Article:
Salinity is,

+ benthic foraminifera 5 O (with deep north Atlantic salinity taken as global mean salinity) • ptanktic foraminifera: Sea water temperature derived from Transfer Functions

I u and salinity calculated using the planktie foraminifera S O and temperature estimates

Figure 14,3. Distribution of the different water masses in the North Atlantic and Norwegian Sea during the last Glacial Maximum on a T, S, ax diagram, ot = (d-1)*1000„ where d is the density of the surface water. Benthic foraminifera £IH0 are plotted at the intersection between the corresponding equilibrium isotopic fractionation lines and the estimated mean North Atlantic salinity-Surface water values are independently calculated (see text). The potential areas of deep water formation are associated with the vertical arrows, which simulates the temperature changes during winter cooling (from Labeyrie et al., 1TO).

is relative I v small, between 49 N and 54 N, and 20 W to 40 \V, about midway between North America and Europe, south oflccland (Duplessy et al, 1991), Salinities were too low in the Norwegian Sea to produce a significant amount of deep water, even by sea-ice freezing and brine formation during peak w inter conditions. However, during the course of the glaciation, the location of deep and intermediate sources varied within the North Atlantic Ocean. In particular, during massive iceberg discharges, w hich resulted in a strong salinity decrease of North Atlantic surface w ater in the 4€°N—55°N latitudinal band, brine formation was active and resulted in surface water sinking and reaching equilibrium density at 1 to 2 km depth (Veum et al, 1992; Vidal et al., 1998).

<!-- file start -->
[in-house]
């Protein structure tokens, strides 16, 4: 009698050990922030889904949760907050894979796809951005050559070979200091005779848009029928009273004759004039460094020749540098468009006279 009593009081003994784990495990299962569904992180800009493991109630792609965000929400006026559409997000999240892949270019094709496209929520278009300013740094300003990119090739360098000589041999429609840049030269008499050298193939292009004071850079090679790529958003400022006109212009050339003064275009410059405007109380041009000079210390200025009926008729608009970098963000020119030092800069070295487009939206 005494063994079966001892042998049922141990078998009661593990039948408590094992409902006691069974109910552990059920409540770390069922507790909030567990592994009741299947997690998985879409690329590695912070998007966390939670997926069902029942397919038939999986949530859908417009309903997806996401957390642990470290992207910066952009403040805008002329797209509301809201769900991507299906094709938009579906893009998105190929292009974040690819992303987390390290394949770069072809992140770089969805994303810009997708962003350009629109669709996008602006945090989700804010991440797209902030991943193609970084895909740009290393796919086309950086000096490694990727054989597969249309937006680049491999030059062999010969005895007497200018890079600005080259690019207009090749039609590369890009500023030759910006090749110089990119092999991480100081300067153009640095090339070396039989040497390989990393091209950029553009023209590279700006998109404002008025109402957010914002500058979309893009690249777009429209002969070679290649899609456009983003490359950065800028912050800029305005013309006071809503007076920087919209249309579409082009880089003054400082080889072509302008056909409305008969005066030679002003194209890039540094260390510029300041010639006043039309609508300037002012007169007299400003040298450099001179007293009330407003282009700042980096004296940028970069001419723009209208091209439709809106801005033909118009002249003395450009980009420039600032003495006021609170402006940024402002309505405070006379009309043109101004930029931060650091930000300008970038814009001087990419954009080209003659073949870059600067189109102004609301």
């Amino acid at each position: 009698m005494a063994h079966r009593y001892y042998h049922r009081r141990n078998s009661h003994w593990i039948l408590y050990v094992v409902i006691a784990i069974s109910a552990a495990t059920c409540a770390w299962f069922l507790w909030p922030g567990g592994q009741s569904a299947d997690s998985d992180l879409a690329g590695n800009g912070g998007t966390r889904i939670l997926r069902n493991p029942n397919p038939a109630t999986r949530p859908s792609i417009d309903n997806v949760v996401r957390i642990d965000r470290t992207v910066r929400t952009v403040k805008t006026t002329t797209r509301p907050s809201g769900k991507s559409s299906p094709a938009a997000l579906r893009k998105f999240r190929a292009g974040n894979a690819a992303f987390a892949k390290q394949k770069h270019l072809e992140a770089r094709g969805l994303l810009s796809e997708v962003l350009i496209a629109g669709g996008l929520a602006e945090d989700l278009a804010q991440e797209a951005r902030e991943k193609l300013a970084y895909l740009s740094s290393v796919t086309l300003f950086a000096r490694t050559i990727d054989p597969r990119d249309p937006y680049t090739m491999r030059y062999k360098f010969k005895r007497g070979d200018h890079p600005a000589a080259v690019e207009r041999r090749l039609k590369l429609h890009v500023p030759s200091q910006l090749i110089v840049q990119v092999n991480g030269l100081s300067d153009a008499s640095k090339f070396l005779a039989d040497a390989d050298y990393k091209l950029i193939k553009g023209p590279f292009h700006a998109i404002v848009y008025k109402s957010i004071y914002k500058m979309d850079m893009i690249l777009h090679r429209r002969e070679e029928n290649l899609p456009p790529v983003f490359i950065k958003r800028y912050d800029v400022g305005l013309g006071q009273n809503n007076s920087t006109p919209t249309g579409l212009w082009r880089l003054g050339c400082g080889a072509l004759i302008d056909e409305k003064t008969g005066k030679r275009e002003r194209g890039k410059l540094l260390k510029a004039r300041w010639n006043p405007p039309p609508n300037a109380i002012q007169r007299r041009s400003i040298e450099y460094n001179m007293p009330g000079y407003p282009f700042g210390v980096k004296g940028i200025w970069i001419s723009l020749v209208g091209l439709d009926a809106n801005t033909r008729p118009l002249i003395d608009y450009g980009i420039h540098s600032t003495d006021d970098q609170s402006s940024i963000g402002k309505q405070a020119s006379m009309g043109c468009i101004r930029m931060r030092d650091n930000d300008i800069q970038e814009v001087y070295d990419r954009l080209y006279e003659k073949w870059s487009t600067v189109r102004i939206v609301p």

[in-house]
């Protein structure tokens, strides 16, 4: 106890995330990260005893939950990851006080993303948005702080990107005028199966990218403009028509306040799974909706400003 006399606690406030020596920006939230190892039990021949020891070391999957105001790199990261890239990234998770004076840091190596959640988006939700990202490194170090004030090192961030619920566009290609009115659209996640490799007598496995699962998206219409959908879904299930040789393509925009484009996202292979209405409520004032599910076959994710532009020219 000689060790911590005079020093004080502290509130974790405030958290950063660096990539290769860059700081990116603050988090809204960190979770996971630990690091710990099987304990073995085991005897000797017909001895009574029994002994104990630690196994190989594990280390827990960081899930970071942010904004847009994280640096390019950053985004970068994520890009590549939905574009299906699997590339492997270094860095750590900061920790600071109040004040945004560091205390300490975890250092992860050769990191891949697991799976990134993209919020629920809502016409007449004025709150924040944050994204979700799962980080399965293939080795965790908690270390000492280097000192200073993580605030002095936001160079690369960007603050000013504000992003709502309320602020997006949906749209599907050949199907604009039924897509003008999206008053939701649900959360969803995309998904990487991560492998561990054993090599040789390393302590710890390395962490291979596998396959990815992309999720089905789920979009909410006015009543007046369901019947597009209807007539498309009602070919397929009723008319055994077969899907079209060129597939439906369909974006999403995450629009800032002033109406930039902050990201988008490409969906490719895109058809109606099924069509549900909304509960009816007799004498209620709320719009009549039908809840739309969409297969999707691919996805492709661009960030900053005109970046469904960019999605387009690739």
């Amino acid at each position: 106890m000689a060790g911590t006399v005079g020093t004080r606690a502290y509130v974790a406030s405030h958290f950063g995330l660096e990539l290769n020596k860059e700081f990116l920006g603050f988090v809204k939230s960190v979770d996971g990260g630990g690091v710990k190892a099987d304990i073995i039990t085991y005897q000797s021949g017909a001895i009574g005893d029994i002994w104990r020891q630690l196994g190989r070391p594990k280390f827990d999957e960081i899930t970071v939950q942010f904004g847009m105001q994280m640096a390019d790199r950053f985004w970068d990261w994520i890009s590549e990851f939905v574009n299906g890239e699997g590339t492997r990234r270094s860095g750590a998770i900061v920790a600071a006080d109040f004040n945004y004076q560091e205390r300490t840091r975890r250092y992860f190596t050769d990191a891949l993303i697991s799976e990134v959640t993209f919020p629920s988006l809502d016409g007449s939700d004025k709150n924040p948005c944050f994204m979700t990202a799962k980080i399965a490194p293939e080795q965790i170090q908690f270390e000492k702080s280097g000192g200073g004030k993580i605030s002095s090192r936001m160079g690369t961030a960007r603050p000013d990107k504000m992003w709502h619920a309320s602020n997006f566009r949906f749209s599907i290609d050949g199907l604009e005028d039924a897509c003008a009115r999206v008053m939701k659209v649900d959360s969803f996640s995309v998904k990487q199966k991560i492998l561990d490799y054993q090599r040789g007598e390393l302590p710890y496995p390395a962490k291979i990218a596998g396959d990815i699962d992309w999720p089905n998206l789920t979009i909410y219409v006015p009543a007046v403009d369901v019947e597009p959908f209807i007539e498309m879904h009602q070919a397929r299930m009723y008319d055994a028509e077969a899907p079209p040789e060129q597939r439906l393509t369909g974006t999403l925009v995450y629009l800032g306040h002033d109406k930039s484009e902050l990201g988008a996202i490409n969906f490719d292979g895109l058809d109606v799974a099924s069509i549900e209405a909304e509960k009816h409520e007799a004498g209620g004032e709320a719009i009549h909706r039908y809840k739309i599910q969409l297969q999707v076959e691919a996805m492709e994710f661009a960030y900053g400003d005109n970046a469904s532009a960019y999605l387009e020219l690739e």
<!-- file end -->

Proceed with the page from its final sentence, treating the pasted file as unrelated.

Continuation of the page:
14.2.4 Deep Water Flow Lines

The distribution of 5nC in the ocean is controlled principally by photosynthesis and mineralization of organic carbon, and by mixing between water masses of different i so topic composition (Broecker and Peng, 1982). Photosynthesis in surface water preferentially extracts 32C from seawatcr, causing the enrichment in 1 of surface water total dissolved CO?. When all the nutrients are consumed by phytoplankton, surface waters have lost about 10% of their original ECO? (and are about 10% poorer in SCO; than deep waters). Because the carbon that has been removed hy phytoplankton is strongly impoverished in ,?C (<5'^C ~ — 20%o), the surface reservoir is enriched by

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